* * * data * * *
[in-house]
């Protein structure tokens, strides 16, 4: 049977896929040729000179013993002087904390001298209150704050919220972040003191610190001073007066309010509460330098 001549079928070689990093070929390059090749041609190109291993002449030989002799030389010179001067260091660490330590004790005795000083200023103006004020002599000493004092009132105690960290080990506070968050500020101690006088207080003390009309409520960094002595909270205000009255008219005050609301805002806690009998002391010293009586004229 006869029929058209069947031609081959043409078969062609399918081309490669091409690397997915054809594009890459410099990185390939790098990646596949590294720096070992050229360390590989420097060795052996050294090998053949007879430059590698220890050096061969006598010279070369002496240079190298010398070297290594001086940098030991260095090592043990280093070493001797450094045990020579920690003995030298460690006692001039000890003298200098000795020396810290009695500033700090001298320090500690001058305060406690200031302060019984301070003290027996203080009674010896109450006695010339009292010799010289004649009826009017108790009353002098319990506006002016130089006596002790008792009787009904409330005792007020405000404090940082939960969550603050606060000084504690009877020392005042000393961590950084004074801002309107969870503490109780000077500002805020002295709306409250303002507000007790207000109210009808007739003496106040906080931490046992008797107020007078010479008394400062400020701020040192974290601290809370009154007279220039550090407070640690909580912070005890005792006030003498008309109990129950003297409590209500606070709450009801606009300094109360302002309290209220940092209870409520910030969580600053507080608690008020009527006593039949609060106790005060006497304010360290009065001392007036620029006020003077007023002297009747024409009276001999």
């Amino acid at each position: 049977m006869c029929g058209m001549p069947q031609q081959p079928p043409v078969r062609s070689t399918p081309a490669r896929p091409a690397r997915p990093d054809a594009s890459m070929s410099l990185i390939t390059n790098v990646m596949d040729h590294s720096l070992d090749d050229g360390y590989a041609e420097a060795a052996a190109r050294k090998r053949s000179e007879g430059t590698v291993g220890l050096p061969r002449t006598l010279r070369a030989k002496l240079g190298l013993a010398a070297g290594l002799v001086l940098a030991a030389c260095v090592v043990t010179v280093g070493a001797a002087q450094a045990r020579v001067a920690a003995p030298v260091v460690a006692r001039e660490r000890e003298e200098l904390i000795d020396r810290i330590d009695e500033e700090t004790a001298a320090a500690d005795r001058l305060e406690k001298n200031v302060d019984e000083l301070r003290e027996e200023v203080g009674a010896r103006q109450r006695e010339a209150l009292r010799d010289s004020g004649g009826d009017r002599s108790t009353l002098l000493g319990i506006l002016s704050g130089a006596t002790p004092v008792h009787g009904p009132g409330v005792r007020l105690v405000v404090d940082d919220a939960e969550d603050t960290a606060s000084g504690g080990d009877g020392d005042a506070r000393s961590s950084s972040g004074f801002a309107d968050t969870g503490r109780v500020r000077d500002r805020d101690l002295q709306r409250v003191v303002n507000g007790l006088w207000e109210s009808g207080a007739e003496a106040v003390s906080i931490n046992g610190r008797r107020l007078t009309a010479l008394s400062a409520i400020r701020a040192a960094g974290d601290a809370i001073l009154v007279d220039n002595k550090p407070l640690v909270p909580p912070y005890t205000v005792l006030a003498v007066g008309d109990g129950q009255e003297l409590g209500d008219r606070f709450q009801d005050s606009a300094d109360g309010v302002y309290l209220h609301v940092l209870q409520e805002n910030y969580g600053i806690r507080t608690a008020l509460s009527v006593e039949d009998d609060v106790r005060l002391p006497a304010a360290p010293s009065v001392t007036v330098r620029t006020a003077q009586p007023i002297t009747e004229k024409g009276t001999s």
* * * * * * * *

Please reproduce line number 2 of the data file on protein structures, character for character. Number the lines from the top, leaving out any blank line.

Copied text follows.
């Protein structure tokens, strides 16, 4: 049977896929040729000179013993002087904390001298209150704050919220972040003191610190001073007066309010509460330098 001549079928070689990093070929390059090749041609190109291993002449030989002799030389010179001067260091660490330590004790005795000083200023103006004020002599000493004092009132105690960290080990506070968050500020101690006088207080003390009309409520960094002595909270205000009255008219005050609301805002806690009998002391010293009586004229 006869029929058209069947031609081959043409078969062609399918081309490669091409690397997915054809594009890459410099990185390939790098990646596949590294720096070992050229360390590989420097060795052996050294090998053949007879430059590698220890050096061969006598010279070369002496240079190298010398070297290594001086940098030991260095090592043990280093070493001797450094045990020579920690003995030298460690006692001039000890003298200098000795020396810290009695500033700090001298320090500690001058305060406690200031302060019984301070003290027996203080009674010896109450006695010339009292010799010289004649009826009017108790009353002098319990506006002016130089006596002790008792009787009904409330005792007020405000404090940082939960969550603050606060000084504690009877020392005042000393961590950084004074801002309107969870503490109780000077500002805020002295709306409250303002507000007790207000109210009808007739003496106040906080931490046992008797107020007078010479008394400062400020701020040192974290601290809370009154007279220039550090407070640690909580912070005890005792006030003498008309109990129950003297409590209500606070709450009801606009300094109360302002309290209220940092209870409520910030969580600053507080608690008020009527006593039949609060106790005060006497304010360290009065001392007036620029006020003077007023002297009747024409009276001999």